Michelle Bachelet is the president of Chile, the first woman to hold the office. Elected in December 2005, she was inaugurated on 11 March 2006. Her election & the challenges that face her administration are discussed by Arturo Valenzuela & Lucia Dammert in this issue (pp. 65-79). Excerpts from her inaugural address appear below. Adapted from the source document.
This report analyzes the implications of recent developments in Chile's labor market and social policy and considers the available policy options from the perspective of OECD countries' experience. The report finds that Chile has experienced rising living standards over two decades of strong economic growth. The incidence of poverty is now much lower and there is better access to adequate housing, education and healthcare. Nevertheless, Chile's income distribution remains disturbingly unequal by OECD standards. This is partly due to a relatively low employment rate, especially for women, but it also reflects a segmented labor market, where much of the recent job creation has occurred in relatively low-productive sectors. Moreover, despite the existence of an internationally renowned pension program, Chile's social protection system as a whole has still a relatively long way to go before reaching the standards of developed countries in terms of effective coverage and capacity to assist needy households. Chilean policy makers have begun to develop and implement a series of ambitious reforms, intended to promote the twin goals of work and equity.--Publisher's description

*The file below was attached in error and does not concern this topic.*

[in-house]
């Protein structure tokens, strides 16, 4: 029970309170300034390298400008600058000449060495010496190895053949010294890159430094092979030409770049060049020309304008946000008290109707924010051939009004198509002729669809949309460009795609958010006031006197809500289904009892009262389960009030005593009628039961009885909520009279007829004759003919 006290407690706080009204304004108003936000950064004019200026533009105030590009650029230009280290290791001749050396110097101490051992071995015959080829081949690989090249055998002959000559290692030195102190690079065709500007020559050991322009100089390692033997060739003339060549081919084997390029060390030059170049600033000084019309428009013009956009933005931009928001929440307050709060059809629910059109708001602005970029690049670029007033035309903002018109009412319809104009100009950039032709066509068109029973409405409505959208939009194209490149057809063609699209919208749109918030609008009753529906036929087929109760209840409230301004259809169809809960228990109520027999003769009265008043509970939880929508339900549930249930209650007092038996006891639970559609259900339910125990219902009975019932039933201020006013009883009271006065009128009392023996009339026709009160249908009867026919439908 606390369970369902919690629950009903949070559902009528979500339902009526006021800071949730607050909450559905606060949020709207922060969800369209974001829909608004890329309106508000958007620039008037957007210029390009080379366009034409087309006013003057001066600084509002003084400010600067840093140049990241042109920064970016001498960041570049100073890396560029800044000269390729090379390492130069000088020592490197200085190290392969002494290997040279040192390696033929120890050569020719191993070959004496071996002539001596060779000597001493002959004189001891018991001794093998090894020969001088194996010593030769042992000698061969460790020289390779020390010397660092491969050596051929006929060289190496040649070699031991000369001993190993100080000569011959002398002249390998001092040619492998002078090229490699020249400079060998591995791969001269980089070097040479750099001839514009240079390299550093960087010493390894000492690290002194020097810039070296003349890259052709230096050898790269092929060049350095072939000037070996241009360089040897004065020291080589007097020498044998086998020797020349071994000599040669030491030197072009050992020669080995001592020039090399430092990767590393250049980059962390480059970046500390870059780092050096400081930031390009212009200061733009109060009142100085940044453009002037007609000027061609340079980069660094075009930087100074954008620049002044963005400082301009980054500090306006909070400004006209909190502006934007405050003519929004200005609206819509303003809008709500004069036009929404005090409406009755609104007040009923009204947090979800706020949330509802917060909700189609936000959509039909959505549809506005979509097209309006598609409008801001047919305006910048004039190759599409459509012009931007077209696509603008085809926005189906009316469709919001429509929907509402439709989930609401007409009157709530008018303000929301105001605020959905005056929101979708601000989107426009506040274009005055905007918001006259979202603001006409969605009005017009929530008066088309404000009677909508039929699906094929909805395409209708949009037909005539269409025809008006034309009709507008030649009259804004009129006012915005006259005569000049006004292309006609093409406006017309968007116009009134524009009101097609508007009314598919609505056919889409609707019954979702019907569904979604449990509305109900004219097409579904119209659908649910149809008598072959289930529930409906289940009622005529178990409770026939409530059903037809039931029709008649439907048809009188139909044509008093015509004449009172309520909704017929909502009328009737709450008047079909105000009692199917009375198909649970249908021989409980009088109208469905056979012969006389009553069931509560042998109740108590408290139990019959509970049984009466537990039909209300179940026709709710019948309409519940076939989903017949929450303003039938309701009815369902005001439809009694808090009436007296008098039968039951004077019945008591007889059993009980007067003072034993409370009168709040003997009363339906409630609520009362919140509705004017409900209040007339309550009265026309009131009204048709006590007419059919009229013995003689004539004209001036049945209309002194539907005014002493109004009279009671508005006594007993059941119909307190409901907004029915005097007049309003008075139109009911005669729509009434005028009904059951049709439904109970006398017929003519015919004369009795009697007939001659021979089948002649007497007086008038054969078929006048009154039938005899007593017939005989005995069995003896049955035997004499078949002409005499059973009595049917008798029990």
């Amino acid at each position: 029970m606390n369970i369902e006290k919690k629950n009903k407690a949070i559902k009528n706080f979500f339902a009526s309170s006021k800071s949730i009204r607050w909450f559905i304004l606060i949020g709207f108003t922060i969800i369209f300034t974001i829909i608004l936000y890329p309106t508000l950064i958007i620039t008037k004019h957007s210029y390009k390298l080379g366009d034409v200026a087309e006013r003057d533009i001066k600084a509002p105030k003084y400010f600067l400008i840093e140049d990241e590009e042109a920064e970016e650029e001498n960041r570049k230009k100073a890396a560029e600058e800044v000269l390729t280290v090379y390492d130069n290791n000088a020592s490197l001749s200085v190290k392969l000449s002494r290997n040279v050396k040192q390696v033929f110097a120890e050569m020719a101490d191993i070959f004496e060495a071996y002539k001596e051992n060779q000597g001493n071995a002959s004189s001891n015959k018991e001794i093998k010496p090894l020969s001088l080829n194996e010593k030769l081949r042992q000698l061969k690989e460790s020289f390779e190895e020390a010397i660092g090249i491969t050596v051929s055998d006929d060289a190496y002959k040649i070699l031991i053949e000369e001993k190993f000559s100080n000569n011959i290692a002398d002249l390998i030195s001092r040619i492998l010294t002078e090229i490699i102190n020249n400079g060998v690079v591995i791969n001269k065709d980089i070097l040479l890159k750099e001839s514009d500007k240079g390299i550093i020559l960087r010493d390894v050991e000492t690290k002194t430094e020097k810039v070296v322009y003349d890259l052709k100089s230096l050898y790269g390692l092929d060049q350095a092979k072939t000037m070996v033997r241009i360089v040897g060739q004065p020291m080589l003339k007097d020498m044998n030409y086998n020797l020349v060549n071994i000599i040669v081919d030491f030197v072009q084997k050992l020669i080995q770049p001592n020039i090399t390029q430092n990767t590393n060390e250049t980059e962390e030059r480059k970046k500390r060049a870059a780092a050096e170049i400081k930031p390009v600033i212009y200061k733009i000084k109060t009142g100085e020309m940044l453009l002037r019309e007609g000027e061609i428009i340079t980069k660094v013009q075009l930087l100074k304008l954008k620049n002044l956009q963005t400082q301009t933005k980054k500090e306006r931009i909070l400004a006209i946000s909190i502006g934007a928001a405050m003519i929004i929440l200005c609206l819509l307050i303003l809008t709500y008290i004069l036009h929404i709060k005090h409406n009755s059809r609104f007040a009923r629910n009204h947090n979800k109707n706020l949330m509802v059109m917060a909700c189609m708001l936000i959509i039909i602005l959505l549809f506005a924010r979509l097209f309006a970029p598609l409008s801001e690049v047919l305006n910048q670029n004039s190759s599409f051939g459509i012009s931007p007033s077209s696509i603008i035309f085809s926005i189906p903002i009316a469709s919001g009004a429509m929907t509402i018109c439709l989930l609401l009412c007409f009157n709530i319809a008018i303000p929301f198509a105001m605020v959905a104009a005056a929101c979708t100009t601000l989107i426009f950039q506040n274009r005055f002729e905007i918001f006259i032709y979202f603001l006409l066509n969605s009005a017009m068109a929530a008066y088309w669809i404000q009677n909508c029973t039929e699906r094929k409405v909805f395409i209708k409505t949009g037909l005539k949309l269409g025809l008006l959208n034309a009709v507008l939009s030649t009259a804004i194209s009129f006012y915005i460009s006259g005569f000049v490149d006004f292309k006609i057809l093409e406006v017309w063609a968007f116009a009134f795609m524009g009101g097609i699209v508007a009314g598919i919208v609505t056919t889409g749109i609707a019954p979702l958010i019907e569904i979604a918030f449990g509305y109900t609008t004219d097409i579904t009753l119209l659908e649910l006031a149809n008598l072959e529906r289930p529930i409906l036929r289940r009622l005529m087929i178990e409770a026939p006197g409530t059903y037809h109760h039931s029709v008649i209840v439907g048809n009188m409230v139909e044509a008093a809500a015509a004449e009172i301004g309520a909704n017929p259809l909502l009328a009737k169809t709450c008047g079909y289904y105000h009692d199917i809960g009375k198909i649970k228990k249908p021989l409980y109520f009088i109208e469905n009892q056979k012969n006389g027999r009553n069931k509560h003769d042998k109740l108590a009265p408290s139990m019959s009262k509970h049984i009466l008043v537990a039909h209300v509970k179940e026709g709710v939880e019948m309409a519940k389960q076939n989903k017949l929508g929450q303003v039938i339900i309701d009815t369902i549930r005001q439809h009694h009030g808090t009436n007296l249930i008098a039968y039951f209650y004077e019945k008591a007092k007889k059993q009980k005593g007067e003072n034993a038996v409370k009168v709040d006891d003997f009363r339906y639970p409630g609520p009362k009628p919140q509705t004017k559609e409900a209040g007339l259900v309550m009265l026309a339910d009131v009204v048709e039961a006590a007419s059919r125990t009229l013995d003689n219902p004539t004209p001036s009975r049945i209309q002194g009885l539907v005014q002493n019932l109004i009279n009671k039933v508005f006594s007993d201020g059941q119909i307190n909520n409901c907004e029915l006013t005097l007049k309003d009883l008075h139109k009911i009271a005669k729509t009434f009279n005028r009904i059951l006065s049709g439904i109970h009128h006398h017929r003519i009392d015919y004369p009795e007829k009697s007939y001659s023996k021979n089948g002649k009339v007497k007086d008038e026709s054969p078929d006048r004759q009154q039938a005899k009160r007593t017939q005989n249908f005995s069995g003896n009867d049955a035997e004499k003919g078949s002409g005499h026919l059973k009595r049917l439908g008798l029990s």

Since 2004, class actions have been permitted for consumer claims. Claims may be brought by the National Consumer Service, which may intervene in any claim brought by groups of individuals and associations. The rule is opt in. [Reprinted by permission of Sage Publications Inc., copyright The American Academy of Political and Social Science.]